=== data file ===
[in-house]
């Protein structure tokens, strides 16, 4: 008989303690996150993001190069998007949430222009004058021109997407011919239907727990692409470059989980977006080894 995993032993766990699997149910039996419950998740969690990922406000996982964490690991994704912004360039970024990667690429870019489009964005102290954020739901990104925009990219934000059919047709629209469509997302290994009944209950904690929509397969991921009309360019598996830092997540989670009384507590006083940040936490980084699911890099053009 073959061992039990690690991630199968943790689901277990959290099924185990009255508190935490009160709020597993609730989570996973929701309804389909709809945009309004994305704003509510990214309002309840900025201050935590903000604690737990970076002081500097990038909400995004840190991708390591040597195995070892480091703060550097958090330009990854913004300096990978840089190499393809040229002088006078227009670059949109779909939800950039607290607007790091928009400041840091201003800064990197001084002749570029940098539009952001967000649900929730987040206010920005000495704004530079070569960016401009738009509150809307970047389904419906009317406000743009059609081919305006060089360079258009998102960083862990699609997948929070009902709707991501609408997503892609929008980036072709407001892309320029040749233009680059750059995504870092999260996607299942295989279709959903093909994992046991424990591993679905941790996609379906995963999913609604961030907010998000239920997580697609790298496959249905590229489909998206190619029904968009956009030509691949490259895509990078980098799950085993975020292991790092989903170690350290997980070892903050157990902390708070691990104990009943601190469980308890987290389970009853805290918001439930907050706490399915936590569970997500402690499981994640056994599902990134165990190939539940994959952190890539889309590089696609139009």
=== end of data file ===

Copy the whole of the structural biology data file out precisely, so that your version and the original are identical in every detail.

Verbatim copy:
[in-house]
């Protein structure tokens, strides 16, 4: 008989303690996150993001190069998007949430222009004058021109997407011919239907727990692409470059989980977006080894 995993032993766990699997149910039996419950998740969690990922406000996982964490690991994704912004360039970024990667690429870019489009964005102290954020739901990104925009990219934000059919047709629209469509997302290994009944209950904690929509397969991921009309360019598996830092997540989670009384507590006083940040936490980084699911890099053009 073959061992039990690690991630199968943790689901277990959290099924185990009255508190935490009160709020597993609730989570996973929701309804389909709809945009309004994305704003509510990214309002309840900025201050935590903000604690737990970076002081500097990038909400995004840190991708390591040597195995070892480091703060550097958090330009990854913004300096990978840089190499393809040229002088006078227009670059949109779909939800950039607290607007790091928009400041840091201003800064990197001084002749570029940098539009952001967000649900929730987040206010920005000495704004530079070569960016401009738009509150809307970047389904419906009317406000743009059609081919305006060089360079258009998102960083862990699609997948929070009902709707991501609408997503892609929008980036072709407001892309320029040749233009680059750059995504870092999260996607299942295989279709959903093909994992046991424990591993679905941790996609379906995963999913609604961030907010998000239920997580697609790298496959249905590229489909998206190619029904968009956009030509691949490259895509990078980098799950085993975020292991790092989903170690350290997980070892903050157990902390708070691990104990009943601190469980308890987290389970009853805290918001439930907050706490399915936590569970997500402690499981994640056994599902990134165990190939539940994959952190890539889309590089696609139009």